Celebrating its 74th anniversary on April 15, 2012, Jess And Jim's Steakhouse has stood the test of time. The Van Noy clan owns and operates the throwback eatery and leads a staff whose dedication dates back, in some cases, more than 40 years. They serve hand-cut Sterling Silver beef sourced from the Great Plains and showcase fresh varieties in a chilled meat case.
This family-friendly establishment owes at least some of its popularity to prominent men's magazines. John Mariani of Esquire magazine named their Playboy Strip one of the 20 best steaks in America in 2008. The cut—which weighs in at a whopping 25 ounces and arrives with soup, salad, and choice of potato—was named after the publication whose 1972 story by writer Calvin Trillin placed the restaurant in sight of the public eye nationally. The menu also includes lobster tail, house surf ‘n’ turf specialties, pork chops, and chicken-fried steak. Guests can sip libations such as Boulevard Brewing Company's chocolate ale at the bar, which itself features a suspended model-train track and live singers harmonizing with the tiny train whistles every Friday night.
As the doors to Gaslight Grill's back room swing open, the sounds of Dixeland jazz and the aromas of sizzling Angus steaks waltz forward together to greet guests. Lynn Zimmer and the Jazz Band play rollicking tunes from the 30s and 40s on Wednesday–Sunday nights as diners tap their fingers across the surfaces of menus filled with hand-cut steaks, pistachio-crusted salmon, and jumbo prawns drizzled in beurre blanc. More than 200 wines complement meats from land and sea, and a nimble barkeep dishes out mixed drinks and jetpack fuel for the ride home. It might be difficult to say goodbye, however, to a stately dining room lined with plush booths and illuminated by twin chandeliers.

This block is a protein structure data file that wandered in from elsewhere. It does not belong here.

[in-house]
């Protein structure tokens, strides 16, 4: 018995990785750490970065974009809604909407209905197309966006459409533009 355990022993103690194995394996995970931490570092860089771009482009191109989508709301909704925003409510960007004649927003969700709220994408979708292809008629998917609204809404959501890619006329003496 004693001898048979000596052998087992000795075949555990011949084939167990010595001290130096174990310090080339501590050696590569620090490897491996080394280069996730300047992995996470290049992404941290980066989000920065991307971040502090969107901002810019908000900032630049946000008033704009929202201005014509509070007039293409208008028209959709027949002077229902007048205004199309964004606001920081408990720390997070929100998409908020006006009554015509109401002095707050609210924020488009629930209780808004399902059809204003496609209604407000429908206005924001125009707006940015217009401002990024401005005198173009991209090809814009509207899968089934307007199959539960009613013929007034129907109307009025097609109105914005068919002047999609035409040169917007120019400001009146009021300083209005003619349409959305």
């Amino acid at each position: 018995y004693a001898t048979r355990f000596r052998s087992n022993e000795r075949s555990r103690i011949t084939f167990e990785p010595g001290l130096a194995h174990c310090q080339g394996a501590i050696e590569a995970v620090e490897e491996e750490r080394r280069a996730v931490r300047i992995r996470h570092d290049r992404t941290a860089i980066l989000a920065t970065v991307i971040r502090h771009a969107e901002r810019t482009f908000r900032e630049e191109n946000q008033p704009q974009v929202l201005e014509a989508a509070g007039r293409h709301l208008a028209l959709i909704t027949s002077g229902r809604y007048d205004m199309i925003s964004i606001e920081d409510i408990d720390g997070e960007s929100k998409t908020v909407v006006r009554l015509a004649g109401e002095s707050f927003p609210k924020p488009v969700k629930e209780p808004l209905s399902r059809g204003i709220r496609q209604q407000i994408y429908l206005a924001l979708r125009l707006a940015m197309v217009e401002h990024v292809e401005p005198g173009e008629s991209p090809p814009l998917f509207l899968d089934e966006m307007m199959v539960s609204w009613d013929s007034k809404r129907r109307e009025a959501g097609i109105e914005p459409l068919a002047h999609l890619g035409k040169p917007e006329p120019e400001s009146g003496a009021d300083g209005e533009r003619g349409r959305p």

When the Emery, Bird, Thayer department store was demolished in the 1960s, a local entrepreneur wanted to honor its memory. Adorned with stained glass, masonry, and wrought-iron archways salvaged from the building, EBT Restaurant opened in 1979 as a fine-dining establishment swarming with tuxedoed waiters and classic American dishes. Despite more modern and casual renovations, the eatery still stays true to its roots with a pair of brass elevator cages from the EBT store in the dining room that can be reserved for parties of up to four. The interior is filled in dark woods and soft golden light, and roses fill the room during season, including illuminated rose sculptures that hang above the bar. The original owner of the restaurant still maintains a rose garden at his home to provide seasonal blossoms that cluster throughout the dining room. Under the guidance of executive chef Tate Roberts, who describes himself as a ?culinary historian? with a modernist edge, the kitchen prepares a dinner menu split into contemporary and classic dishes. Contemporary selections include pan-roasted duck breast and an Alaskan halibut served with Yukon baby potatoes in a sherry broth with littleneck clams. On the traditional side, teeth tear into parmesan-crusted chicken and tender 4-ounce beef medallions in peppercorn cream sauce. Kansas City Star correspondent Jill Wendholt Silva called out the tableside preparation of the caesar salad for two, in which a server deftly whisked a dressing of egg yolk, garlic, and anchovies together with mustard, olive oil, and a dash of Tabasco. Silva also had high praise for the experience stating, ?If I had to pick a single reason to recommend EBT, it would be the refined service.? While admiring the flowers or relaxing to live music in the lounge, patrons can uncork a bottle from an extensive international wine list with hundreds of distinct vintages. Fresh juices and syrups add an original touch to the signature cocktails, including a contemporary variation on a sidecar with Courvoisier VS, Grand Marnier, and lemon-infused orange syrup, all served with a slice of fresh orange and a sugared rim.